Users in Linux

by Felix Kinaro About 2 min reading time


Users are people or programs that run sessions on a Linux box. The distinction of who or what owns a process or file enables granular management of access rights.

The Root User

This is the administrative user who has unlimited privileges on the system. They can create, modify or delete files, enable or disable devices and start or stop system processes.

With this unlimited power is the caveat for potentially doing irreversible damage. For instance, if the root user were to delete /usr/bin then all installed programs would be gone.

It is a wise move to set shell aliases for commands that can be destructive whenever you are working as the root user. We can set an alias for rm as follows:

alias rm="rm -iv"

With this in place, the rm command will log all output and prompt before executing a deletion.

We can add our aliases to .bashrc or .zshrc files depending on the current login shell. Then run source ~/.zshrc to load the changes.

Adding a New User

There are two programs for adding users: useradd and adduser.

useradd is the natively compiled binary, whereas adduser is a Perl script wrapper for useradd.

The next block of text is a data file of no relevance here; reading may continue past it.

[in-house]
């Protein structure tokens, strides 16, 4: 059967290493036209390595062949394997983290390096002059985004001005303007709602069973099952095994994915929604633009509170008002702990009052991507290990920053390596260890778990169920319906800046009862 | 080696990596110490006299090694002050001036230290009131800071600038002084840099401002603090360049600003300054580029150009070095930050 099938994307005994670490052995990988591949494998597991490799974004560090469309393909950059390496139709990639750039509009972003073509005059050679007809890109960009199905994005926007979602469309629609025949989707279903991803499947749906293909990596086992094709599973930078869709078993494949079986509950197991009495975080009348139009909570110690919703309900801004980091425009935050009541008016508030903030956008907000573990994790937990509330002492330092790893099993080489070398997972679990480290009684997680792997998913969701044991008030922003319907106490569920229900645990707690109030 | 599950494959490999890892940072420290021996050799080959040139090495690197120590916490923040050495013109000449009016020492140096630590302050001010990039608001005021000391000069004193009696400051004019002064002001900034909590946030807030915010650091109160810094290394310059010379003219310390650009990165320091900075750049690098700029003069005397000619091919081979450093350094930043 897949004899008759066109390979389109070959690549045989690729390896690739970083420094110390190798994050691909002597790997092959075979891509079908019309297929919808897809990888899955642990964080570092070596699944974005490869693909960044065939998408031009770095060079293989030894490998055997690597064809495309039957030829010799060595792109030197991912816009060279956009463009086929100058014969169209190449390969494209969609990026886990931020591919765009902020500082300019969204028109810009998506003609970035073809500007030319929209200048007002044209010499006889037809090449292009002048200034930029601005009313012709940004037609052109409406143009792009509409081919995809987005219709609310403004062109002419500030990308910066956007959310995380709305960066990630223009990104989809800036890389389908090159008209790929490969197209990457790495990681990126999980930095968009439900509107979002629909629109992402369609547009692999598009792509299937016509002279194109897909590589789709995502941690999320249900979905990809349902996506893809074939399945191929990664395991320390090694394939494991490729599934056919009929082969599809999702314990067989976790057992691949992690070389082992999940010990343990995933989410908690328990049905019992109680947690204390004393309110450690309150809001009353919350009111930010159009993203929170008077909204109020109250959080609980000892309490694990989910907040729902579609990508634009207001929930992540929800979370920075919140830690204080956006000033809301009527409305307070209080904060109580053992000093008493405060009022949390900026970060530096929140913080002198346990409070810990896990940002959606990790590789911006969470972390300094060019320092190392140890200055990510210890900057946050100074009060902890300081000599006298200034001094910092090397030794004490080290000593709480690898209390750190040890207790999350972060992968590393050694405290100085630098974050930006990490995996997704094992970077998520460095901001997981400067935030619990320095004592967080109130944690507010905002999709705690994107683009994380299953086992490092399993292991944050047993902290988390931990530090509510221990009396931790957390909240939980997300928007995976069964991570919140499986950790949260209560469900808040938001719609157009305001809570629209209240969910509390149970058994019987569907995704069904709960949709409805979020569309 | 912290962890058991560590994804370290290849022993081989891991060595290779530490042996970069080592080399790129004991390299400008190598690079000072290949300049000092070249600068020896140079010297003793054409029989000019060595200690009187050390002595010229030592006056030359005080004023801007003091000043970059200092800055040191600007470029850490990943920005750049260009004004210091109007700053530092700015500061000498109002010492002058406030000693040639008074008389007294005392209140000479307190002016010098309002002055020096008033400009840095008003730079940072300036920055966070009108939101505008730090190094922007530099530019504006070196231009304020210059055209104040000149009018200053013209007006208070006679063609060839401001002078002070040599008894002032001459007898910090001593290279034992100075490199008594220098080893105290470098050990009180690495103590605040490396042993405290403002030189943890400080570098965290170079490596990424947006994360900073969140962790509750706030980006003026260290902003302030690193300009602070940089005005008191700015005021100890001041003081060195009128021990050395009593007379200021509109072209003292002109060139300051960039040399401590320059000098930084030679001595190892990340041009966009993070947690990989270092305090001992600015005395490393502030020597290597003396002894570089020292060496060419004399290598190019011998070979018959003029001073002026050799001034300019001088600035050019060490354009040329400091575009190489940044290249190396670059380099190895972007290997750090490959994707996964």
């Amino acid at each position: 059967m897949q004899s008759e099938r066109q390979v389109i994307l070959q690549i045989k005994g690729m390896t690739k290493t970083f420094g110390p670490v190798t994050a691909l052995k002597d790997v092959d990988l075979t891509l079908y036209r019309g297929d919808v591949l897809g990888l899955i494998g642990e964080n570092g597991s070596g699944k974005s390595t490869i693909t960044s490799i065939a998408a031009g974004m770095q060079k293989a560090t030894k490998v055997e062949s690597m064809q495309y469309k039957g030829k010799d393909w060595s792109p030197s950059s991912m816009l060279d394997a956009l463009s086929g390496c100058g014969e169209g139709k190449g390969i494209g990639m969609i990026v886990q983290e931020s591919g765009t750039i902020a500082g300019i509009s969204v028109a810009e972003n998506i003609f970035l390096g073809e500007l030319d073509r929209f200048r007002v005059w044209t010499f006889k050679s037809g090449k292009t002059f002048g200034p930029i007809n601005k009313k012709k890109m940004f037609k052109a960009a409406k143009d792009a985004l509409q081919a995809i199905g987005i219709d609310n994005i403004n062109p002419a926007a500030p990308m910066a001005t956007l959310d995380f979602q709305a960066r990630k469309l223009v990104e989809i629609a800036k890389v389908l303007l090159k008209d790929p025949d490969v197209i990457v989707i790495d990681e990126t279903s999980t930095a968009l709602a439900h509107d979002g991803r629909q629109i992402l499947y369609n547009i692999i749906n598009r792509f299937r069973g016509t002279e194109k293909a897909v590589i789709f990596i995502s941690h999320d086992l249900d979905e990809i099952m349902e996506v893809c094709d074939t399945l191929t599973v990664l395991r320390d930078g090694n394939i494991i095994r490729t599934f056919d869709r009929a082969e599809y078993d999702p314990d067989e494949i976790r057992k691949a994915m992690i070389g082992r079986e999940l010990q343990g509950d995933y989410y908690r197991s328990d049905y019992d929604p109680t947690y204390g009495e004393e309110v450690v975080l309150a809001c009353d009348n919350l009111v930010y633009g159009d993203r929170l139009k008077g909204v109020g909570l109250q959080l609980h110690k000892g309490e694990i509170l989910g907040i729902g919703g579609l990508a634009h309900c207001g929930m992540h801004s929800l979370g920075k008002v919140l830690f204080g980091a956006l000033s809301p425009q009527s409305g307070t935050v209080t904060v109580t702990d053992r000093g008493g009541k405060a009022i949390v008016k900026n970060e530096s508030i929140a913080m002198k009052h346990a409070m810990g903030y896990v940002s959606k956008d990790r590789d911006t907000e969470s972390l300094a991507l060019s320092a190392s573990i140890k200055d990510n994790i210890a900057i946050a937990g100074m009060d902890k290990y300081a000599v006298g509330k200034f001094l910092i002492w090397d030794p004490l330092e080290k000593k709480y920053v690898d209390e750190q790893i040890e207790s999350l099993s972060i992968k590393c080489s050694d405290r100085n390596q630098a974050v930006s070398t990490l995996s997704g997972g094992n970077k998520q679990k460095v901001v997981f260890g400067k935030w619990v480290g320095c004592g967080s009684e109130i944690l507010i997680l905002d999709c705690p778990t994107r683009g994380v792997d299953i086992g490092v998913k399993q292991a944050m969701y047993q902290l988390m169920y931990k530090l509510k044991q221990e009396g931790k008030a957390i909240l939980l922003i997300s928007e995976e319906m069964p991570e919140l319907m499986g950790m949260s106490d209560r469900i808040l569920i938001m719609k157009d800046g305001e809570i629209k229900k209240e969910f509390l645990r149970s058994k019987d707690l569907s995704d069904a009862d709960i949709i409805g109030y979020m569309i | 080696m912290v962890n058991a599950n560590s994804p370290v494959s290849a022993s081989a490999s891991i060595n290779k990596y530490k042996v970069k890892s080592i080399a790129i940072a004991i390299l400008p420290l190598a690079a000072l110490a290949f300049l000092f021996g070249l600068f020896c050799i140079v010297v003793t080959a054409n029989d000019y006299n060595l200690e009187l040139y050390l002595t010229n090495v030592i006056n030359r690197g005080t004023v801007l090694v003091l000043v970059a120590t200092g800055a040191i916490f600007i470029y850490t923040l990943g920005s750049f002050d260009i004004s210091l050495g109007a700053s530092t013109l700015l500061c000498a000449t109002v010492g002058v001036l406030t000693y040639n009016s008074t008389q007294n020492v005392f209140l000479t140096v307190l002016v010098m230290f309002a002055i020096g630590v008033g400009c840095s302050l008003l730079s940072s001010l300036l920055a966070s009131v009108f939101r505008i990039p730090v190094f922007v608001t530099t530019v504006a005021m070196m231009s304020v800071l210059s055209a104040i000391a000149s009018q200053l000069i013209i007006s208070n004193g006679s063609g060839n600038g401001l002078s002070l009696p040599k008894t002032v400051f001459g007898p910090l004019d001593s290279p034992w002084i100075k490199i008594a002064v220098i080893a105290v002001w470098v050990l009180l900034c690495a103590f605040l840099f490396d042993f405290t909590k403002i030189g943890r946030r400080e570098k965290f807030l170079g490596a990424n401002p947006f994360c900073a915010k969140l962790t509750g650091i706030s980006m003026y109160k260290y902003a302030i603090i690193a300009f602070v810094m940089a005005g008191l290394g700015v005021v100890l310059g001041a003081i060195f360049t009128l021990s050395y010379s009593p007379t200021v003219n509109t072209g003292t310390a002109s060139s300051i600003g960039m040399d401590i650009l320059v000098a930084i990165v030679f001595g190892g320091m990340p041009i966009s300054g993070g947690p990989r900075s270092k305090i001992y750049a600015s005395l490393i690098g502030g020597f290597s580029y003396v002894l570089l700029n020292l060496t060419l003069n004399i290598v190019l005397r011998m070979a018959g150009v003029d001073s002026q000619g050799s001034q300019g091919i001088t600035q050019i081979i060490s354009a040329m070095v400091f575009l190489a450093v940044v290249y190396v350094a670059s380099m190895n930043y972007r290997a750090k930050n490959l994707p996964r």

adduser creates a new user with the home directory set and other features as you would expect. It has an interactive experience by prompting for details.

With useradd, you have to specify all the details for the new user. It is recommended that you user the adduser command when creating users.

Changing a User's Group

Example: Add Our User to the sudo Group

To grant our user administrative privileges on our system, we need to run:

usermod -a -G sudo kinaro

Our user can now perform tasks that require root-level privileges like installing and removing packages. To run a command as root run
sudo command

Groups are not limited to sudo alone. We can add our user to the www-data group so that they can modify web server files with ease.

Removing a User

We can remove a user with the userdel command.

To remove our newly created user and his home directory, we use:

userdel kinaro --remove

The --remove parameter specifies that we want to delete all files associated with the user. Files that are outside the home directory will not be removed.


We have explored the basics of creating users and managing their groups.

To read more on the commands used, type man command into the terminal to view the possible ways you can use the command.

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